June 14, 2014

Loving Yourself, even in a Swimsuit. ~ Elena Goleb


I’ve never felt excellent in a swimsuit. I’m not sure there are too many women who do.

It is such a shame because I am forever lured in to the racks of swimwear by the adorable and splashy prints. I love the time of year when swimwear hits the shelves. Seeing all the colors, textures, patterns and cuts is exciting. But something happens when I take a seemingly desirable piece of swimwear off the hanger to try on my body.

In the dressing room, I strip down all of my comfortable clothes to nearly bare skin (everyone knows you must leave your underpants on to avoid depositing or receiving some sort of regional goo in your nether regions). Ha. Was that too much?

Anyways, the lighting is usually florescent and directly over head which enhances any dimple, ripple, lump or jelly by 100%. My body becomes a strange and morphing creature.

Shrugging, I remove the bathing suit from its hanger thinking about how darn adorable the print is and begin to don its pieces. I always bring two sizes of every suit in with me because I never know what to expect. Will I be medium? Large? Something even larger than large? With swimsuits, I just never know.

All of the sudden, this cute friendly suit is strangely small, tight, and clinging to all the wrong places. I step back from the mirror thinking, “If I get far enough away everything will make sense here.” But it doesn’t make sense. Haha.

The bottoms ride up the backside while simultaneously requiring a Brazilian waxing in the front. The cups, sadly, are half empty. Not because they are being pessimistic either. The suit never seems to fit quite right.

I know I walk into the store with a human shaped body. I know they sell human shaped clothes. But what transpires behind a dressing room door I cannot explain.

I found a couple styles that weren’t the most awful thing I’d ever seen. Though, in my head, I definitely felt like I could be a little firmer, a little smoother.

I like to get opinions on swimwear and other clothes even if it is from a stranger.

Today, I sheepishly opened the door of my fitting area peeking around to see if any other female might be free to take a look and tell me their thoughts. I’ve done this a hundred times. Usually, someone small and fit comes bounding over happily ready to give an opinion.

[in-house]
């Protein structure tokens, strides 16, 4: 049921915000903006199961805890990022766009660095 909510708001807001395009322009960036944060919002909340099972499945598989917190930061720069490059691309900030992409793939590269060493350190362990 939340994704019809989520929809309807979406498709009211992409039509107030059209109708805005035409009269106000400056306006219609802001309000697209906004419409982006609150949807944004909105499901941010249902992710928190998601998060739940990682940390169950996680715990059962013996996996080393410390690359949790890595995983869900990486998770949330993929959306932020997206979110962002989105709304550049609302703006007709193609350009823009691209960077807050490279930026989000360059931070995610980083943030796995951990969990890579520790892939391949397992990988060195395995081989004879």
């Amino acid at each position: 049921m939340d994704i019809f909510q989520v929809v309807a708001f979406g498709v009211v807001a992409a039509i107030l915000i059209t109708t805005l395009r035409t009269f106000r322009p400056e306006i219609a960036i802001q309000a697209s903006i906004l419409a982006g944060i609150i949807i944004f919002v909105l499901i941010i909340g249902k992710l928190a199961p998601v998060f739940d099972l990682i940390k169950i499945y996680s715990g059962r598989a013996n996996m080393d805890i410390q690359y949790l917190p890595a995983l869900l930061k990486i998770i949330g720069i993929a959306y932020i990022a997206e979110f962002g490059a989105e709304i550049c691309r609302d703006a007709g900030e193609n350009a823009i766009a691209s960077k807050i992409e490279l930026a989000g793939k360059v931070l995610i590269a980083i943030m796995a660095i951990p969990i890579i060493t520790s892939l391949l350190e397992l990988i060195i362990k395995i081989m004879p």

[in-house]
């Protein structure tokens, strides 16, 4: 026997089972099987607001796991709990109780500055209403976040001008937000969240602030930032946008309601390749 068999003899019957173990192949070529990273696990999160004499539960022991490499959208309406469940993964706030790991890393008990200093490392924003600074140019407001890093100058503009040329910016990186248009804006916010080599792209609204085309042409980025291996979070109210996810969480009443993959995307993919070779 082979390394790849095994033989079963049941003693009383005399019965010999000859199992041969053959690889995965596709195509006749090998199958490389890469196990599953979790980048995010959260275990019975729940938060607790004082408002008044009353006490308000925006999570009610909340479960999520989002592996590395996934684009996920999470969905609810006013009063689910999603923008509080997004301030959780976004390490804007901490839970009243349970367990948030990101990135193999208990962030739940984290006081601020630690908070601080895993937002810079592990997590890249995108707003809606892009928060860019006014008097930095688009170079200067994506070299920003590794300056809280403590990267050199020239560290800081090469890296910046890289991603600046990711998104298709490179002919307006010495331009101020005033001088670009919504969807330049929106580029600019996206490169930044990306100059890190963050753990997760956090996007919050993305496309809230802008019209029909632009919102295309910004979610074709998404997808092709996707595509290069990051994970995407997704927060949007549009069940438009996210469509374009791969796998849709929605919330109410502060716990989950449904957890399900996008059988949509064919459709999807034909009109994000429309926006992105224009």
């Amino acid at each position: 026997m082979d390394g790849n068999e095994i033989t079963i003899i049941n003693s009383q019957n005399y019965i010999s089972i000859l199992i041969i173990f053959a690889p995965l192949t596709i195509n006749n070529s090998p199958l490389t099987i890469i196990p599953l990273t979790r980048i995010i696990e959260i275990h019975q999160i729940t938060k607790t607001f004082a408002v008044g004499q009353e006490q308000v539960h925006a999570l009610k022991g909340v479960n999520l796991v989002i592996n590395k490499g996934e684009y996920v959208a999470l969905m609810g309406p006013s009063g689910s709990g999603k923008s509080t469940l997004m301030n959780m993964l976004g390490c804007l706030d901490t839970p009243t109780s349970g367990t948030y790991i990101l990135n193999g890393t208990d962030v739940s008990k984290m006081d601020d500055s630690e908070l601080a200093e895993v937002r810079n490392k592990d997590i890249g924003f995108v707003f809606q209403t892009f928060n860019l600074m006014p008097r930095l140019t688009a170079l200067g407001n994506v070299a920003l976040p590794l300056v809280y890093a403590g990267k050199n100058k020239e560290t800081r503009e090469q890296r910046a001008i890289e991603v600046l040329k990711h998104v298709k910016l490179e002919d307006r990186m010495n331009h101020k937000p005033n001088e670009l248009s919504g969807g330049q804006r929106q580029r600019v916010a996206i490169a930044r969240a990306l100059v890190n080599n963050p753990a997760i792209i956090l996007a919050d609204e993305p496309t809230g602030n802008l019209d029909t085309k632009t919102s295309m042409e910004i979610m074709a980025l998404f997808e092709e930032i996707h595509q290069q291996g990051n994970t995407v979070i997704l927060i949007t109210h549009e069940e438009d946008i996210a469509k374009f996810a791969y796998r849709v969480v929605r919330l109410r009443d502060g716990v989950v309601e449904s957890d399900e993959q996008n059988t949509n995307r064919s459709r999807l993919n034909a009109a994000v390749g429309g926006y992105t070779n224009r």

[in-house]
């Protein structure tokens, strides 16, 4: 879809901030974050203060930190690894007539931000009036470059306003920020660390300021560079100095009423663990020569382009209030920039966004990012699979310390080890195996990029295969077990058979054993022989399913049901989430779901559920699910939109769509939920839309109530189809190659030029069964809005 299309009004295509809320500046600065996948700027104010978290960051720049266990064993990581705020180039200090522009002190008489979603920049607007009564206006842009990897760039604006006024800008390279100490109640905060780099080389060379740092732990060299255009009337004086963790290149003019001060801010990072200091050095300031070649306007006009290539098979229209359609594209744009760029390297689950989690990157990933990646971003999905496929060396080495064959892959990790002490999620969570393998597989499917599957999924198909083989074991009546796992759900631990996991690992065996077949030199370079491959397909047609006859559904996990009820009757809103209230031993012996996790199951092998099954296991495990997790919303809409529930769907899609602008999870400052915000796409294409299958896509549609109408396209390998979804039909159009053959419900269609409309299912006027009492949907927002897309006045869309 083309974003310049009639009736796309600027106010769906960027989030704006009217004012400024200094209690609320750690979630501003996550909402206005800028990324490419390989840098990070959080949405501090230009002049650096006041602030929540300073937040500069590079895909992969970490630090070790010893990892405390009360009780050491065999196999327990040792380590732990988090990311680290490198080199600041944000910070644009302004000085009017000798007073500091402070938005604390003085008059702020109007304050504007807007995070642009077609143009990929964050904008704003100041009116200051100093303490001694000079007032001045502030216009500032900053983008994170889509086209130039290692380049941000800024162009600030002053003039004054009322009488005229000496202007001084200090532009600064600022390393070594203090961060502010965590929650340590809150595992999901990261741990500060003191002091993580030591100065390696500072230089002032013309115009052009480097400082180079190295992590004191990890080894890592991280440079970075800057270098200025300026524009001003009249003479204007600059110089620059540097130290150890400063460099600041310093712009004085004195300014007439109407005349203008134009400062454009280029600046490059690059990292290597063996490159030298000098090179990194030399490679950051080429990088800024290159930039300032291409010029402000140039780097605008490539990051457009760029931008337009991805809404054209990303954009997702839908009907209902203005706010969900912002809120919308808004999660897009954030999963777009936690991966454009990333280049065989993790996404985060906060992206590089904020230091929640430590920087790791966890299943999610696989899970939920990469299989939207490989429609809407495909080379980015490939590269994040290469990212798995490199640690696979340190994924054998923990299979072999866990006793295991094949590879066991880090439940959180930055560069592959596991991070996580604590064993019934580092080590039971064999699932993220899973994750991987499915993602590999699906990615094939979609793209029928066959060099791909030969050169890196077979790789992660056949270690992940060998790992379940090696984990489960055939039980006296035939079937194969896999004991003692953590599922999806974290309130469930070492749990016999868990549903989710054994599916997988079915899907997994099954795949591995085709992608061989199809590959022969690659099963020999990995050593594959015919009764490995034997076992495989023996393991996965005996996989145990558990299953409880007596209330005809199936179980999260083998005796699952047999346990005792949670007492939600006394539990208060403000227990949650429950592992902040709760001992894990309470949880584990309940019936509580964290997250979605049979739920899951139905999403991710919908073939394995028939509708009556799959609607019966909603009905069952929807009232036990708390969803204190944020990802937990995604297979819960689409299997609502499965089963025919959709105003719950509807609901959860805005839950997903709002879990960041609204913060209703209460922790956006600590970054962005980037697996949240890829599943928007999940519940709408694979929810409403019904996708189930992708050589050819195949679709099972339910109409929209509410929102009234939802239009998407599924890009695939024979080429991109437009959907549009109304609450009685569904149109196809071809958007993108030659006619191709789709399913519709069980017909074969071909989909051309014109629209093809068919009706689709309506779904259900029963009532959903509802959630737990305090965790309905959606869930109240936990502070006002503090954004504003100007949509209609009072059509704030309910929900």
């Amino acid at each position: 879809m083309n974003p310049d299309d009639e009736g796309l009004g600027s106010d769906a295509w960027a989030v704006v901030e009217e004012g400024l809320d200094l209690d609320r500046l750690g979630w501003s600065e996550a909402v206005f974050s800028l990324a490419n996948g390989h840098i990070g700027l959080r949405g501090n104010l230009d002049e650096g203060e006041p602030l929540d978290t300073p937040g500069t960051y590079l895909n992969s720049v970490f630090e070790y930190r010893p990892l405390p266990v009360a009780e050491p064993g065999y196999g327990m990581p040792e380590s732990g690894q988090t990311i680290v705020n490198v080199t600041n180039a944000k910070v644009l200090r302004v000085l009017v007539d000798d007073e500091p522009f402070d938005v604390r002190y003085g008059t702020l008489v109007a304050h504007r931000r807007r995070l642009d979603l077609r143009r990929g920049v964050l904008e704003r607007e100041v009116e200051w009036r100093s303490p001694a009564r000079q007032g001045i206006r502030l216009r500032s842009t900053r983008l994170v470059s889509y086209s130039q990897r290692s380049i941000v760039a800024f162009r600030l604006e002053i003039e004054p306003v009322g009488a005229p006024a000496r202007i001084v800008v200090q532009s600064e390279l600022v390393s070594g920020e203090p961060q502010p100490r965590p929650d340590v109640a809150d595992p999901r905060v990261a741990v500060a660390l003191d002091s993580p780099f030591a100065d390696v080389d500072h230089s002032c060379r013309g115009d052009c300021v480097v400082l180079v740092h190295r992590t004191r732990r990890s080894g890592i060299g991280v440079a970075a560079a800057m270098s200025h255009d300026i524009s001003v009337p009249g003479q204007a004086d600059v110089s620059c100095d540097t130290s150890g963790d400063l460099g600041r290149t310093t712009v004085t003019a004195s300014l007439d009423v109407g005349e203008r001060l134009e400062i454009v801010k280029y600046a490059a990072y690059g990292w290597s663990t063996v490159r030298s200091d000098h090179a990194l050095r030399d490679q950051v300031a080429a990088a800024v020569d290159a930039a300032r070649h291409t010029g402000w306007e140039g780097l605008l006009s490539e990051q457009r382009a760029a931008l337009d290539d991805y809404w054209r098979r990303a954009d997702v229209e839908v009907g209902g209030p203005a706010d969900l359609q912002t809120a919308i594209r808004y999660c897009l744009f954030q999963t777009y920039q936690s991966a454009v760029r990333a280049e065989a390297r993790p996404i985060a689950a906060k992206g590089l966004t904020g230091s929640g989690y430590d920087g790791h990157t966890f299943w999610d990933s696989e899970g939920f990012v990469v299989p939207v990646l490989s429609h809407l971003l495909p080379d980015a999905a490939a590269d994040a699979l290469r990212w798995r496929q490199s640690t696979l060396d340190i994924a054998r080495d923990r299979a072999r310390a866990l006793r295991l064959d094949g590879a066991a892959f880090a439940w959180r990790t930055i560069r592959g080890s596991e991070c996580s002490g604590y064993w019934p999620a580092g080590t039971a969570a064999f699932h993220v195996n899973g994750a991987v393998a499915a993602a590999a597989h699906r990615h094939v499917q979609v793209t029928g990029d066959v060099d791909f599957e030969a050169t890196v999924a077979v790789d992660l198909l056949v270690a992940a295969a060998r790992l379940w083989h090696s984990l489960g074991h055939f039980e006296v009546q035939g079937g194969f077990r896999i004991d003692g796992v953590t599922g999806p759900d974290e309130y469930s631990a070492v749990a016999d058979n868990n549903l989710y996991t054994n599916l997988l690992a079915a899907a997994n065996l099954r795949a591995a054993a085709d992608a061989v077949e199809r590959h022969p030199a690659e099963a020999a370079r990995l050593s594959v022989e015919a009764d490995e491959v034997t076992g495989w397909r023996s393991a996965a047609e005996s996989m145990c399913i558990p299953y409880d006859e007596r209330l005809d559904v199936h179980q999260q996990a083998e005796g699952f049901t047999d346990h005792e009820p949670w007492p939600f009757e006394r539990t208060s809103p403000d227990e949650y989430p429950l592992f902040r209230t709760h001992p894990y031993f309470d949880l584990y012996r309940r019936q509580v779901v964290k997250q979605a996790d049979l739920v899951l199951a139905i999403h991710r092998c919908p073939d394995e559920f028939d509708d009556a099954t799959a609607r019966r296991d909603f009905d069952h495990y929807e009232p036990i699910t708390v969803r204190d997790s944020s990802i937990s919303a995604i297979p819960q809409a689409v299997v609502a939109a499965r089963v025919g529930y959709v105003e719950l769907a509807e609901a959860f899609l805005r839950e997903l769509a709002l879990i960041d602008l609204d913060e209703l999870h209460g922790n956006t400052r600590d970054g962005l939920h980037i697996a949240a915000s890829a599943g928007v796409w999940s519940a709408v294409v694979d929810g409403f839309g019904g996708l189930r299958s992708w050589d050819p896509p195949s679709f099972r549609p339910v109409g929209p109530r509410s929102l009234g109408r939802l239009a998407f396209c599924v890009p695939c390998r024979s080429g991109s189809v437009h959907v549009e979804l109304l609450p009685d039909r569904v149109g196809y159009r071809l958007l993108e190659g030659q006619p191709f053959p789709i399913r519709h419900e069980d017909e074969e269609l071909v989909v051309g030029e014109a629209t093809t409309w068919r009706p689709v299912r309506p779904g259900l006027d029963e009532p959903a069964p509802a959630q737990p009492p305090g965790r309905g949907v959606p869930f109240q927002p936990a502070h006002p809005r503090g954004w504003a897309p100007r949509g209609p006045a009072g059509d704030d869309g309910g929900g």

I ask things like, “Does this look hideous?” and, “Do I look like a sausage stuffed into a casing,” and sometimes I share that I feel “like a wobbly bowl of something Bill Cosby might have whipped up,” and just need a second opinion.

This time, however, a large round woman sweetly walked over to me to give me an opinion on my suit. Immediately, I realized how rude I would be to ask her if I looked like a big lump of butter, or express my dissatisfaction with my reflection in the mirror.

It isn’t because I think she is hideous. But it is obvious she is larger. There is no hiding it. But in that moment, upon realizing that I had love for this woman and her shape, I wondered where the hell the love was for my own.

She told me my suit was adorable and that she wished her daughter would pick something like it (because it was modest in design). She called her daughter over to check out my suit and she agreed that it was cute. I thanked them for their time and willingness to come look at a stranger in a swimsuit because, let’s be honest, it might be a little weird.

I was befuddled upon closing my dressing room door.

Again in my head I realized the willingness to love and be kind to strangers, and my knee jerk insensitivity to myself. I looked again in the mirror this time, trying to just see me. Maybe trying to see the “me” those women were seeing when they saw me standing in my suit. Maybe trying to see the love I had for them reflecting back at myself.

I’ll tell you, after that encounter, I felt better. I realized that I do have love for my body because I have love for everyone’s body. I would never think poorly of someone because of their shape or size.

Why is it so hard to extend the same kindness to myself?

Accepting my body is a constant work in progress. I have good and bad days. There was just something special about this encounter. It reminded me that loving myself is an excellent way to love others and vice versa.



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Apprentice Editor: Sarah Qureshi/Editor: Travis May

Photo: Bernie Dexter via flickr

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Elena Goleb